Raiding the local library, I soon discovered Clarke and Asimov and all the other names who were big then and mostly still seem to be big now. I bought their books in paperback when I could actually afford them, and then find the damn things on the newsagent’s carousels. SF writers themselves seemed to be an interesting breed; clever, capable men who talked about their adventurous lives in the smoothly laconic way of airline pilots. I found the short story collections particularly enlightening. The stories were thrilling in themselves, and the introductory bits in italics were full of details of how these men met up and gave each other awards, and appeared in oddly-named magazines in distant America. Galaxy, If and The Magazine Of Fantasy and Science Fiction loomed big in my mind long before I ever set eyes on them. These SF men were disparaging about “mainstream fiction” – whatever that was – but reserved their especial venom for something called Fantasy, which sounded like a sleazy version of the kind of stuff I hadn’t enjoyed reading that much when I was younger, and which involved pixies and elves, for God’s sake! I was equally disparaging about Fantasy in the italic bits I had started to write in my own head, until a friend suggested in passing that the greatest work of Science Fiction ever written was by this character called Tolkien. The Lord Of The Rings had been there all along as a Novel Of Note in the adult section of the library, which meant that, unlike all the cheaply enjoyable stuff, you could take it out on a non-fiction ticket. Discovering through Tolkein what Fantasy really meant was at least as thrilling an experience as the shock of my first exposure to SF. In many ways, it was more so, because I was moved by his work in a deeper way. At this stage, and despite the fact that I was lagging well behind most of my friends, I was getting further into the physical changes of adolescence than I really wanted to go. For me, The Lord Of The Rings expressed a glorious sense of sadness and beauty, of the loss of a world which might once have been but would never return, which fitted my mood perfectly. The fact that there were, essentially, no other works of Fantasy available at that time, made the whole non-genre even more appealing. When I found a proper bookshop in Birmingham where a small corner blossomed with the tentative first appearances of Lin Carter’s Ballantine Adult Fantasy series with their lovely other-worldly covers, I felt sure that I had at last discovered the hidden glade, the lost world, the place that I alone could enter and be safe and free.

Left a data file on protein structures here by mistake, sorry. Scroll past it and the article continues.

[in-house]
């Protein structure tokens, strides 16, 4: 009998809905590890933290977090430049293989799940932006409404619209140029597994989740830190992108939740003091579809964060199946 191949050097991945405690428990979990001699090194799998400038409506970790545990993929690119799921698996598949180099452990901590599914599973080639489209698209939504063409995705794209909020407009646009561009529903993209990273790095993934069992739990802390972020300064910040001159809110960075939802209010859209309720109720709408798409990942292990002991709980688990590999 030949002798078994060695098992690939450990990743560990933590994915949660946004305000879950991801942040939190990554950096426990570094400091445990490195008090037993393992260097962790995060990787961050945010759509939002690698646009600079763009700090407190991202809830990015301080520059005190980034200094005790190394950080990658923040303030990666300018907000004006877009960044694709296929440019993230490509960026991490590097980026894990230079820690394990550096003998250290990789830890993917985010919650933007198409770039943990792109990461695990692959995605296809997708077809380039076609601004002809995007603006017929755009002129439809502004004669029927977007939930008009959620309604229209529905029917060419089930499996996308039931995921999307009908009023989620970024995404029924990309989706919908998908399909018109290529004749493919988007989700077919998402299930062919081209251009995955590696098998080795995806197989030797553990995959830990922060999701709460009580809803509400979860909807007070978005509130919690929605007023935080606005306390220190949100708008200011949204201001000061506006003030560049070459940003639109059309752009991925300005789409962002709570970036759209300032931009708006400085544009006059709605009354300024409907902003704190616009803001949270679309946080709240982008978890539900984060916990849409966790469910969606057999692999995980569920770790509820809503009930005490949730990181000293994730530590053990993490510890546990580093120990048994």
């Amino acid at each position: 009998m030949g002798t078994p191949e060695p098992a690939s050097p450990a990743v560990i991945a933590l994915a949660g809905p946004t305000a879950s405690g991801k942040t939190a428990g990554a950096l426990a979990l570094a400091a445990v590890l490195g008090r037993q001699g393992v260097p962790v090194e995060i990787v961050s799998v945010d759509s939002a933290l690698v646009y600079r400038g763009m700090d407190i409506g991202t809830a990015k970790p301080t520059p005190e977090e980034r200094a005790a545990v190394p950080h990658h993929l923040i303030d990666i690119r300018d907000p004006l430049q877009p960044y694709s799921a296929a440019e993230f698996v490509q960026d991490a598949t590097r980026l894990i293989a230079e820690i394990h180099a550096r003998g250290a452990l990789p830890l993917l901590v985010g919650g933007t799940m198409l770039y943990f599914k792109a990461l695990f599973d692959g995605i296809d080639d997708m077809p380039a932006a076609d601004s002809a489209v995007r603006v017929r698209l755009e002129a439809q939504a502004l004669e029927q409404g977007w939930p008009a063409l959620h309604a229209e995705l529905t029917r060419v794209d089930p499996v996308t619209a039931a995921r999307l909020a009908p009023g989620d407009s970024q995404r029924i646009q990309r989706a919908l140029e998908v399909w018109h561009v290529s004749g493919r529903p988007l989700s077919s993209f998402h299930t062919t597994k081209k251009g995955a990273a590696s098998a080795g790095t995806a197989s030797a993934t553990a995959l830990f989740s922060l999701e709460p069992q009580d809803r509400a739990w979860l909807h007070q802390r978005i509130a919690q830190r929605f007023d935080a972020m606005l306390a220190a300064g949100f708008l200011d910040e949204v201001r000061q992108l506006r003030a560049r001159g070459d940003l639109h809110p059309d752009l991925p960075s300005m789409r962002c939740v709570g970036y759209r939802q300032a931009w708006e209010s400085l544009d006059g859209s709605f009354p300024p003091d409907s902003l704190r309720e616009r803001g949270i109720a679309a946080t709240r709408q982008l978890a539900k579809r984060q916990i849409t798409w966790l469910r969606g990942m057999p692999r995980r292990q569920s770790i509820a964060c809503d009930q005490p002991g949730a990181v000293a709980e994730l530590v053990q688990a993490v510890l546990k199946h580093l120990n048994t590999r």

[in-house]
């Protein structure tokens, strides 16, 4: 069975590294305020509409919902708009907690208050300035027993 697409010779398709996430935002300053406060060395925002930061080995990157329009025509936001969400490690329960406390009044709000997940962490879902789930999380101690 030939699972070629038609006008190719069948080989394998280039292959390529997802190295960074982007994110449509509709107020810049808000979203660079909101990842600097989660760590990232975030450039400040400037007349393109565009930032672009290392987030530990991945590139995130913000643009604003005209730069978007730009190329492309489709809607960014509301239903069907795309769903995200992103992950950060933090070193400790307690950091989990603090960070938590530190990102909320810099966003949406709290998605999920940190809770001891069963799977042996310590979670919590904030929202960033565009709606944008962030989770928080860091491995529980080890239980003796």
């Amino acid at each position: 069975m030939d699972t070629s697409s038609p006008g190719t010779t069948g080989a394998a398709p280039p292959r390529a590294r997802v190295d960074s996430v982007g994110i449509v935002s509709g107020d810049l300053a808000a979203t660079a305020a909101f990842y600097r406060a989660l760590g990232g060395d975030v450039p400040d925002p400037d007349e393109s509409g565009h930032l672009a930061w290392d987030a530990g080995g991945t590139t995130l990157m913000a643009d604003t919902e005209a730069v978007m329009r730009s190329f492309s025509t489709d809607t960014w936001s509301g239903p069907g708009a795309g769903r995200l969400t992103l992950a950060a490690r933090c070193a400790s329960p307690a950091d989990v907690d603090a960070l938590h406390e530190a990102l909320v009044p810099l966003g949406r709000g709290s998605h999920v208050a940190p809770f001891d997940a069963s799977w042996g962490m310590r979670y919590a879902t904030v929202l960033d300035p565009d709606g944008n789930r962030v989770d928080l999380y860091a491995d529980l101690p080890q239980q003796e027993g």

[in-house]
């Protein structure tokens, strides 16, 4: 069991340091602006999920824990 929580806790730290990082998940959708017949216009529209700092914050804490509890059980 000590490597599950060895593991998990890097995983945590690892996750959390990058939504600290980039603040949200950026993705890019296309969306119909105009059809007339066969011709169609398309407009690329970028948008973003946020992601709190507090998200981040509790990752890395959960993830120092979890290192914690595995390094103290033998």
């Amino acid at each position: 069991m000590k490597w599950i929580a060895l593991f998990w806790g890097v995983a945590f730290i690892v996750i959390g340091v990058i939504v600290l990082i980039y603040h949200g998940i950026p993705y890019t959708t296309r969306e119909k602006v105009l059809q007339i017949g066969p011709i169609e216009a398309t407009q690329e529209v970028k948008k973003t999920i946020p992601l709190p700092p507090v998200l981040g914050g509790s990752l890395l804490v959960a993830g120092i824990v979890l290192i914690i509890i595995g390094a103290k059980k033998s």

The world itself, meanwhile, was behaving increasingly strangely. Men – an exceedingly boring event for any true SF aficionado – had landed on the Moon. Skirts had gone short and then long again. The Kama Sutra disappeared from the shelf by the budgie seed just as I was beginning to fully appreciate its merits. But there were compensations. There was, it seemed, something called the New Wave in SF. The bits in italics that these writers put at the start of their stories were getting far wilder – these people sounded more like rock stars than airline pilots – and the stories were getting pretty strange, too. Dangerous Visions, in particular, made a big impact on me; it got the first A+ ever in the reading record book I was keeping, and seemed to embody everything that was new and daring in life and literature. Old Isaac Asimov himself wrote a kind of introduction about these precocious new writers with exotic names like Harlan and Zelazny who were springing up beneath his feet, and how SF must move with the times and take risks and generally set about changing the entire world. Even Judith Merril flipped a bit in the normally sober italic bits of her yearly collections. Of course, all of this news was breaking pretty late on the shores of my particular world, but I reckoned I was, by now, far from sight of anyone I knew, and that was what counted. SF was mine! Fantasy was mine! No one else I knew had even heard of the New Wave! I never read anything else, and that was just how I wanted it.